One-way valves 16, 16a (described in detail hereinafter) are centred in plate pairs 22, 23 respectively and the inlet and outlet chambers 12, 14 are defined by respective tubular casings 30, 32 which extend symmetrically outwardly of the appropriate plate pair to which they are welded. Outlet casing 32 has a diameter about twice that of inlet casing 30.
The plates 22 containing the inlet valve 16 are secured, as, for example, by bolting, to a cross frame 24 supported by a plurality of legs 26 which, in use of the pump and as illustrated, support the cross frame generally horizontally above a concrete pit 34 to be desludged. The casing 30 defining inlet chamber 12 then extends downwardly to open at 36 closely adjacent the surface of the pit where it will be in receptive communication with sludge 37 in the pit during operation of the pump, pit 34 being such that it slopes to a lowest point immediately below port 36.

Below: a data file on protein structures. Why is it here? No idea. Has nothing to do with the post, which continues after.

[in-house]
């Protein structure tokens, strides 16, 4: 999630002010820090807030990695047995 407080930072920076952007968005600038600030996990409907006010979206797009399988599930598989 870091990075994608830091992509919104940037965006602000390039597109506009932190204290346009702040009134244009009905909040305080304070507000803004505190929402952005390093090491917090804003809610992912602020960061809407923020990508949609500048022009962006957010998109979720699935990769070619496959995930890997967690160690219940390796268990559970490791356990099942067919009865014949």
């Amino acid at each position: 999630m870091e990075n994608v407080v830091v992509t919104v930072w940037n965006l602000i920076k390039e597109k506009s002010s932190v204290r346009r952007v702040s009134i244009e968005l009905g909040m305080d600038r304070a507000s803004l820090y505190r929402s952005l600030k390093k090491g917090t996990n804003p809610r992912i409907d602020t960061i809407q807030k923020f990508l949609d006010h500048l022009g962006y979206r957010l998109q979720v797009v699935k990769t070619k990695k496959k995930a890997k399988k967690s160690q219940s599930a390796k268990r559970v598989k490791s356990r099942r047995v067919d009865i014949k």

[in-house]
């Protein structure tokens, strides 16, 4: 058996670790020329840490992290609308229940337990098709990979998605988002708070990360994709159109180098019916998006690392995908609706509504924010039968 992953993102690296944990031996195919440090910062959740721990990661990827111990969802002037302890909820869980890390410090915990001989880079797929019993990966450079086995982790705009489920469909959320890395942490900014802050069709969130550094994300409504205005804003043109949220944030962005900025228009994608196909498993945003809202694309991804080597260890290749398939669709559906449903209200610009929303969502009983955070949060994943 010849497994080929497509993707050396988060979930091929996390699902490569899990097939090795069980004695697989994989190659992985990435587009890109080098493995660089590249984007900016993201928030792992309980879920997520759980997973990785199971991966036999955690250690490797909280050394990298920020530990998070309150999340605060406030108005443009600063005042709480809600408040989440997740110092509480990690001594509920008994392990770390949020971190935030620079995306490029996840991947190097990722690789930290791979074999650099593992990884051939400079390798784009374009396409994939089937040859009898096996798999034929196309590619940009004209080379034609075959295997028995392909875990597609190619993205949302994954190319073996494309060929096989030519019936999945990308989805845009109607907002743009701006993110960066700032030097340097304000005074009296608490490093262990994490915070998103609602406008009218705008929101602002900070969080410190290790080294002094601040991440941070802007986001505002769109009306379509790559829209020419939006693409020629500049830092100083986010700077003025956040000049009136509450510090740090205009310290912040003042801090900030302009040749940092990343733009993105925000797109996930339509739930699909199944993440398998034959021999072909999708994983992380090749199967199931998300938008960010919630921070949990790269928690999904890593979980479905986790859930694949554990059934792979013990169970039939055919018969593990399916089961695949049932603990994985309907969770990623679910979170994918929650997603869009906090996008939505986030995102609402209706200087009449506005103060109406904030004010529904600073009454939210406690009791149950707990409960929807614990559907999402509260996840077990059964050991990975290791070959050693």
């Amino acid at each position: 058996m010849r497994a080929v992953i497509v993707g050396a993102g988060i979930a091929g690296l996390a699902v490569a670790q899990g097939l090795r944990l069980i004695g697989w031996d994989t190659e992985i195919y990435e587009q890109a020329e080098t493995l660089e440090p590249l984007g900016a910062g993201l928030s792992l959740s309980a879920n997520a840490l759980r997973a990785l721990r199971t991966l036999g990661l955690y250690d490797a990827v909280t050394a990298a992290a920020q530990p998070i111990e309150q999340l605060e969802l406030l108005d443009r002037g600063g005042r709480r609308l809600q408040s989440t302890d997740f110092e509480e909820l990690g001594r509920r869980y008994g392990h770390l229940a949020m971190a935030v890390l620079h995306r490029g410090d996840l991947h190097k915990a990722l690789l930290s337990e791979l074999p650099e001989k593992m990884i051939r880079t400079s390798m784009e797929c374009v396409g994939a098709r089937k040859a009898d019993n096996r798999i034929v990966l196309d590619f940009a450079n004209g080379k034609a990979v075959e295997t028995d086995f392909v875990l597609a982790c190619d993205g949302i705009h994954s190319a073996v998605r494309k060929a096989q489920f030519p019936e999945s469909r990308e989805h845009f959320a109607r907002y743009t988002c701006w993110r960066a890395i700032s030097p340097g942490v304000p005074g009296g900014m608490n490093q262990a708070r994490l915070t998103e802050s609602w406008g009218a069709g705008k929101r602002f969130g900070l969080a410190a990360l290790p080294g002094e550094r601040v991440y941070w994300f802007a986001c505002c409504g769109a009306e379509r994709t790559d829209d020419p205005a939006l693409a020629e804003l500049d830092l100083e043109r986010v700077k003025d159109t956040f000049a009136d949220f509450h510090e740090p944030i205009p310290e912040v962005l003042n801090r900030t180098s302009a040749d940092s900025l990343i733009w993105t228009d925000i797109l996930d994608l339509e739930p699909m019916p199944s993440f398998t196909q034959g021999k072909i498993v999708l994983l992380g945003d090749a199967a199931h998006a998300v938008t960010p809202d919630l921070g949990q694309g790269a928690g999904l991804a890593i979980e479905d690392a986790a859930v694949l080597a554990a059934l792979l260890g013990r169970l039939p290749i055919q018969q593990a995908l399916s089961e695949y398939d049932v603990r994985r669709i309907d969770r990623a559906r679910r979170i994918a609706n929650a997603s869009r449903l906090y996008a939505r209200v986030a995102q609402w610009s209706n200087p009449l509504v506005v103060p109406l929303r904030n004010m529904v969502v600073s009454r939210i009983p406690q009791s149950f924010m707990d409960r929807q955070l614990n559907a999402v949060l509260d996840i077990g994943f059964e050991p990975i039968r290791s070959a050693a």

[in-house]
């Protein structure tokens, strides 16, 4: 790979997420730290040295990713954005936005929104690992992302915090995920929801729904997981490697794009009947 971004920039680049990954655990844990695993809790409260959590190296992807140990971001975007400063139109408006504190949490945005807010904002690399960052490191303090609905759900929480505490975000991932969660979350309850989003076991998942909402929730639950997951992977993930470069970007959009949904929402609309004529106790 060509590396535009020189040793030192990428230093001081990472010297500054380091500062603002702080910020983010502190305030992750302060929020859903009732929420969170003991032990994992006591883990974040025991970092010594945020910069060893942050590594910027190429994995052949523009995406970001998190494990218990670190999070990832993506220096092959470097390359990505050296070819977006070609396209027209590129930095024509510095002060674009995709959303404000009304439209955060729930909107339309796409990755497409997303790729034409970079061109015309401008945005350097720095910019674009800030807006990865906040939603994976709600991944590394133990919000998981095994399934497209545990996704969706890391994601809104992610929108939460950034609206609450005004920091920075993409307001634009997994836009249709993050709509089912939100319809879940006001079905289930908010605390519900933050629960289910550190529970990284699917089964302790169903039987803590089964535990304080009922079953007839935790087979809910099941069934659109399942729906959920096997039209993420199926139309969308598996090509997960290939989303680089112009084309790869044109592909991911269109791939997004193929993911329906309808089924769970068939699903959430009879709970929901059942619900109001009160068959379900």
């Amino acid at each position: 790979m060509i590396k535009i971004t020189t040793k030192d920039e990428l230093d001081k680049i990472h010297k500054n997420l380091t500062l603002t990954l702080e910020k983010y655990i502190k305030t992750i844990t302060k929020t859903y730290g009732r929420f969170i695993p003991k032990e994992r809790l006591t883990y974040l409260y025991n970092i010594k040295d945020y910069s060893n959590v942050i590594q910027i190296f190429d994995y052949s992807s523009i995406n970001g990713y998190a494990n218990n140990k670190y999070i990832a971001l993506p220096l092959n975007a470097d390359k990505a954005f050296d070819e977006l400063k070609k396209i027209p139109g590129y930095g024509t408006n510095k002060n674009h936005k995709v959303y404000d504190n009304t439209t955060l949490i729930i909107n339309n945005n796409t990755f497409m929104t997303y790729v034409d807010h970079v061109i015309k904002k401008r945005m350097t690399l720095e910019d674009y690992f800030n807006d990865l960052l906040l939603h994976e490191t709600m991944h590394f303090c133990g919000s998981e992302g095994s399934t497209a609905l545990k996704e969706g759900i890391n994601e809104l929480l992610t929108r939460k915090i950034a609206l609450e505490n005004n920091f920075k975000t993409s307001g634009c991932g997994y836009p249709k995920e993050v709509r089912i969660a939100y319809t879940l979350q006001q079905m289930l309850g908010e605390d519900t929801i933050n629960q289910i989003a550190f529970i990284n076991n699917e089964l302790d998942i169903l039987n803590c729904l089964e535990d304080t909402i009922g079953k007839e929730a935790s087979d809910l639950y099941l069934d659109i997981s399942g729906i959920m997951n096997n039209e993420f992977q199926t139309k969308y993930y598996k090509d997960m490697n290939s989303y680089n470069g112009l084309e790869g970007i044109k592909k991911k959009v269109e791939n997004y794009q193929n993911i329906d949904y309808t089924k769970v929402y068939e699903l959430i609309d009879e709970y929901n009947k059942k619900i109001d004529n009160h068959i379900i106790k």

The casing 32 defining outlet chamber 14 extends a substantial distance above the work chamber 10 and is closed off at its upper end to provide on air dome or cushion above a lateral fluid outlet port 38. Port 38 is provided adjacent the lower end of casing 32 for attachment to a flexible hose 40 suited to conveying sludge deposited in chamber 14 away from the site of the pit for disposal or treatment at a location remote from the pit.